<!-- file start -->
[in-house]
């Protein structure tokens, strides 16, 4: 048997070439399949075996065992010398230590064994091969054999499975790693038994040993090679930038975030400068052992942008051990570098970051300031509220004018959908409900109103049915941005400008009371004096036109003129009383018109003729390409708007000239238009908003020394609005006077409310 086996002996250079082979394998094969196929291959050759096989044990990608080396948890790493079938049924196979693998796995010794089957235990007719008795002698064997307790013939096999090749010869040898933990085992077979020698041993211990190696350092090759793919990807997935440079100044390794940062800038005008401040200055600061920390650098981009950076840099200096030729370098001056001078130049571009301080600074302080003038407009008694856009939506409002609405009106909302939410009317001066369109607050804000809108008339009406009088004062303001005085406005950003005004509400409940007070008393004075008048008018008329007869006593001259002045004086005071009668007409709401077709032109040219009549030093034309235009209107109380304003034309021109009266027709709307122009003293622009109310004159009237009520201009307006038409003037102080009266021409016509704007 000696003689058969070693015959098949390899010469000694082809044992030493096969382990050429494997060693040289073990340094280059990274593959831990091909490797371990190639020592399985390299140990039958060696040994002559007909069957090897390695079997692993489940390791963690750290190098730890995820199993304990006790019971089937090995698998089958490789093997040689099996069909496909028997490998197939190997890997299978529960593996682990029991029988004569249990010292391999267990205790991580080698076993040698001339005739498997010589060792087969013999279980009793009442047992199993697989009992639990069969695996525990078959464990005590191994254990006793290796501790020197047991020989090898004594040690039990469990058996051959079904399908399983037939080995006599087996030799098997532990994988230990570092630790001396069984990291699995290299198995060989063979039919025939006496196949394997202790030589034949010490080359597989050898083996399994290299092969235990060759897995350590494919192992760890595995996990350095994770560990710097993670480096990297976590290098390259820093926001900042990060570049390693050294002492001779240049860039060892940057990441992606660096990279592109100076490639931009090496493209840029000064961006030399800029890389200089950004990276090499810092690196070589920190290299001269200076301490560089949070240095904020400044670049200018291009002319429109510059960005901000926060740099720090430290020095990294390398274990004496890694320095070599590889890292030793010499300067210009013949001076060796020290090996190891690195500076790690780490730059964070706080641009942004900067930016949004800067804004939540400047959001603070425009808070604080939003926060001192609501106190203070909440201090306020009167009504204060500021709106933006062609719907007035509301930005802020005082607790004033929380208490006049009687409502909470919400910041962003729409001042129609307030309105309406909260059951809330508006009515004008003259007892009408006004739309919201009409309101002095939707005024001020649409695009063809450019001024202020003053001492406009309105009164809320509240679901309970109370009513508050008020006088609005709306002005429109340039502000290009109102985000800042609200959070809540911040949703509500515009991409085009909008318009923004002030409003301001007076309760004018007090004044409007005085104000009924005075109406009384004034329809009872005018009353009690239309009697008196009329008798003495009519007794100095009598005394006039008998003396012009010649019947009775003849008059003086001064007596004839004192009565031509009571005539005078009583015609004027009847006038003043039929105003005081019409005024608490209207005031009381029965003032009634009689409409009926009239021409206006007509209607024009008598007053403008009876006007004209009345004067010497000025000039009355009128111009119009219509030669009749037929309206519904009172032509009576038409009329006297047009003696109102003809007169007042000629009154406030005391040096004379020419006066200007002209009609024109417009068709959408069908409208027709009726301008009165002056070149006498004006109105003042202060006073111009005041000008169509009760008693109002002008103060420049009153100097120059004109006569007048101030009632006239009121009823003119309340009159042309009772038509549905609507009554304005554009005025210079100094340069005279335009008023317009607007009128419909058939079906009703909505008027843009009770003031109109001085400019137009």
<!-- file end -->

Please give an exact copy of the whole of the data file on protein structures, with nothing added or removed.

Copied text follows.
[in-house]
């Protein structure tokens, strides 16, 4: 048997070439399949075996065992010398230590064994091969054999499975790693038994040993090679930038975030400068052992942008051990570098970051300031509220004018959908409900109103049915941005400008009371004096036109003129009383018109003729390409708007000239238009908003020394609005006077409310 086996002996250079082979394998094969196929291959050759096989044990990608080396948890790493079938049924196979693998796995010794089957235990007719008795002698064997307790013939096999090749010869040898933990085992077979020698041993211990190696350092090759793919990807997935440079100044390794940062800038005008401040200055600061920390650098981009950076840099200096030729370098001056001078130049571009301080600074302080003038407009008694856009939506409002609405009106909302939410009317001066369109607050804000809108008339009406009088004062303001005085406005950003005004509400409940007070008393004075008048008018008329007869006593001259002045004086005071009668007409709401077709032109040219009549030093034309235009209107109380304003034309021109009266027709709307122009003293622009109310004159009237009520201009307006038409003037102080009266021409016509704007 000696003689058969070693015959098949390899010469000694082809044992030493096969382990050429494997060693040289073990340094280059990274593959831990091909490797371990190639020592399985390299140990039958060696040994002559007909069957090897390695079997692993489940390791963690750290190098730890995820199993304990006790019971089937090995698998089958490789093997040689099996069909496909028997490998197939190997890997299978529960593996682990029991029988004569249990010292391999267990205790991580080698076993040698001339005739498997010589060792087969013999279980009793009442047992199993697989009992639990069969695996525990078959464990005590191994254990006793290796501790020197047991020989090898004594040690039990469990058996051959079904399908399983037939080995006599087996030799098997532990994988230990570092630790001396069984990291699995290299198995060989063979039919025939006496196949394997202790030589034949010490080359597989050898083996399994290299092969235990060759897995350590494919192992760890595995996990350095994770560990710097993670480096990297976590290098390259820093926001900042990060570049390693050294002492001779240049860039060892940057990441992606660096990279592109100076490639931009090496493209840029000064961006030399800029890389200089950004990276090499810092690196070589920190290299001269200076301490560089949070240095904020400044670049200018291009002319429109510059960005901000926060740099720090430290020095990294390398274990004496890694320095070599590889890292030793010499300067210009013949001076060796020290090996190891690195500076790690780490730059964070706080641009942004900067930016949004800067804004939540400047959001603070425009808070604080939003926060001192609501106190203070909440201090306020009167009504204060500021709106933006062609719907007035509301930005802020005082607790004033929380208490006049009687409502909470919400910041962003729409001042129609307030309105309406909260059951809330508006009515004008003259007892009408006004739309919201009409309101002095939707005024001020649409695009063809450019001024202020003053001492406009309105009164809320509240679901309970109370009513508050008020006088609005709306002005429109340039502000290009109102985000800042609200959070809540911040949703509500515009991409085009909008318009923004002030409003301001007076309760004018007090004044409007005085104000009924005075109406009384004034329809009872005018009353009690239309009697008196009329008798003495009519007794100095009598005394006039008998003396012009010649019947009775003849008059003086001064007596004839004192009565031509009571005539005078009583015609004027009847006038003043039929105003005081019409005024608490209207005031009381029965003032009634009689409409009926009239021409206006007509209607024009008598007053403008009876006007004209009345004067010497000025000039009355009128111009119009219509030669009749037929309206519904009172032509009576038409009329006297047009003696109102003809007169007042000629009154406030005391040096004379020419006066200007002209009609024109417009068709959408069908409208027709009726301008009165002056070149006498004006109105003042202060006073111009005041000008169509009760008693109002002008103060420049009153100097120059004109006569007048101030009632006239009121009823003119309340009159042309009772038509549905609507009554304005554009005025210079100094340069005279335009008023317009607007009128419909058939079906009703909505008027843009009770003031109109001085400019137009």